In todays’ article at www.myperfectfinancialadvisor.com, we share an important issue for any investor who has an advisor-read on!
The quotes go like this: He is a terrific guy; I’ve known him for years. She is wonderful, I know her from church and the Rotary. He belongs to my club, great person, really low handicap and does very well for me. These are the typical responses heard when one is asked to describe their financial advisor. It is rare that the reply is a specific description of what the advisor actually does each and every day, and this is a problem for investors that have advisors.
It is quite important for investors to be able to describe their advisor by what they do professionally. Of course, the basic common-sense reason is you have hired a professional to do a job for you, shouldn’t you know specifics aside from “financial advice”? Imagine if you could not discern the difference between a Podiatrist and a Dentist, or worse yet, were unfamiliar with those terms? It is your retirement, savings, family’s future, and more so knowing your advisor is important.
There are two kinds of advisors that cater to the majority of people. First is an Asset Manager, which is a financial professional that focuses on investing money. For example, if you have a $1,000,000 portfolio you would hire an Asset Manger to decide which stocks, bonds, mutual funds, alternative assets, etc. to invest in. This is all they do and literally nothing else. They live, eat and breath investing.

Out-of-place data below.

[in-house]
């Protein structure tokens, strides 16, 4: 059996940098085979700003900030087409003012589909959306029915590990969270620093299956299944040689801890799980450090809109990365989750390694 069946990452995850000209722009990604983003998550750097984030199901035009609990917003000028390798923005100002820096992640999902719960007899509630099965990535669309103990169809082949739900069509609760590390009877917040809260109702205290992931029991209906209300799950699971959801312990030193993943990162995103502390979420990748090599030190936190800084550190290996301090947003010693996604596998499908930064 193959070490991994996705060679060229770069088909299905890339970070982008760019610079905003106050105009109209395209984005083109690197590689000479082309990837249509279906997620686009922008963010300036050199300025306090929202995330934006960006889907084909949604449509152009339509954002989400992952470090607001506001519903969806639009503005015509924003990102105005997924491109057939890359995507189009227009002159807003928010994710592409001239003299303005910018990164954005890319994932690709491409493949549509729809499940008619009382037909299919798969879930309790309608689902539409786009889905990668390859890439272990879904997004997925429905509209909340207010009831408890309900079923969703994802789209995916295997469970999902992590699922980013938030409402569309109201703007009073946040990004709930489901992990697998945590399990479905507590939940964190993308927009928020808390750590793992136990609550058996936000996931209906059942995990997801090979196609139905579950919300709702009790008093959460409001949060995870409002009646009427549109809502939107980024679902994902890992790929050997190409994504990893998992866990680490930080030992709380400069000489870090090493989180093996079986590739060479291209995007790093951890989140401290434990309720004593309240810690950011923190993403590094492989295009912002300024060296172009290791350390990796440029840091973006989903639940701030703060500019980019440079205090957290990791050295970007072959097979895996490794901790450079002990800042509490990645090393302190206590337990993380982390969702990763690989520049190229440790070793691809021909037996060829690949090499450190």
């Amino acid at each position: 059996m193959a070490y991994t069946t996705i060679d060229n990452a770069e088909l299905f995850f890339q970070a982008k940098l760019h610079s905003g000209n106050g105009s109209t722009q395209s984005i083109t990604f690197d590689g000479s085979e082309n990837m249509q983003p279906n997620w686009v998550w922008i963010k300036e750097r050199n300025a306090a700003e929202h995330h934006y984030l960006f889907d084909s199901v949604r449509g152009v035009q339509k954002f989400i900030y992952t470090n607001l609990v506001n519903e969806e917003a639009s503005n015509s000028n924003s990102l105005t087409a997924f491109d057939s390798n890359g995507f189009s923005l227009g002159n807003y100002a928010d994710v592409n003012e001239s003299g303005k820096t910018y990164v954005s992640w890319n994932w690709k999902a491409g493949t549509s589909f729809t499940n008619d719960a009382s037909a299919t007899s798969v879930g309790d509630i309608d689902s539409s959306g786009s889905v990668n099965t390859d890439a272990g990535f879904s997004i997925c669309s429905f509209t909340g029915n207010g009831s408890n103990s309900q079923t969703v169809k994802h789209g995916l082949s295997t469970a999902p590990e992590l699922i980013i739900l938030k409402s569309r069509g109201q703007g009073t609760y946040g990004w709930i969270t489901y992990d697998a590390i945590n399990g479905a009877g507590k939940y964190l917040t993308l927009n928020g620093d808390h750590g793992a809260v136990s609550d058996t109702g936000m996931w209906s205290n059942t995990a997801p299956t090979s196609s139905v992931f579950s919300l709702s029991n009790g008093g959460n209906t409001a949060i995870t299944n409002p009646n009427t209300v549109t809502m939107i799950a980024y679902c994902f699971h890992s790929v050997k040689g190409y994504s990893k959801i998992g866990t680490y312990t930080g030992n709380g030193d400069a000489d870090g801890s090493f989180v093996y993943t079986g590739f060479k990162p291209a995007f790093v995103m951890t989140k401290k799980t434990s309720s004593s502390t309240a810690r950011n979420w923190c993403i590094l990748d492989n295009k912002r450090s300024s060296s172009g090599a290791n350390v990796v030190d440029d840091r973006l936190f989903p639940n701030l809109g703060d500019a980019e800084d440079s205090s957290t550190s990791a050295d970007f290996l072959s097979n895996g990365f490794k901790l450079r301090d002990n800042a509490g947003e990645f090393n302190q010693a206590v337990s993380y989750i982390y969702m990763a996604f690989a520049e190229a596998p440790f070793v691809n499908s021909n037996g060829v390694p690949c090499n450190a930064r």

The second type is a Financial Planner. A Financial Planner develops a plan for your finances by understanding your needs and goals then examines everything that has to do with money in your life. They look at your salary, savings, spending, insurance levels, investments, health, and more and at the conclusion of the engagement deliver a plan to help get you where you need to be financially. They may or may not include specific investment recommendations as part of this plan.
A third type of advisor does exist and they are called a Wealth Manager which is someone that does both Asset Management and Financial Planning. This third type of advisor is becoming more and more common because it encompasses nearly all an investor would need from a financial professional. It is very important to note that most of the terms described here are industry jargon, and not regulated in terms of who can use these descriptors.
Once you know better what your advisor does, and does not do, you can manage your own expectations, be better prepared to change your advisor when the situation demands it, and appreciate your advisors good work and of course help protect your portfolio and financial future. If you do not have clarity, simply ask your advisor “Are you an Asset Manager, Financial Planner or Wealth Manager?”, then listen to the answers carefully. While there is much more nuance to what advisors do for clients, it is important to have this basic understanding as a starting point to knowing your advisor.
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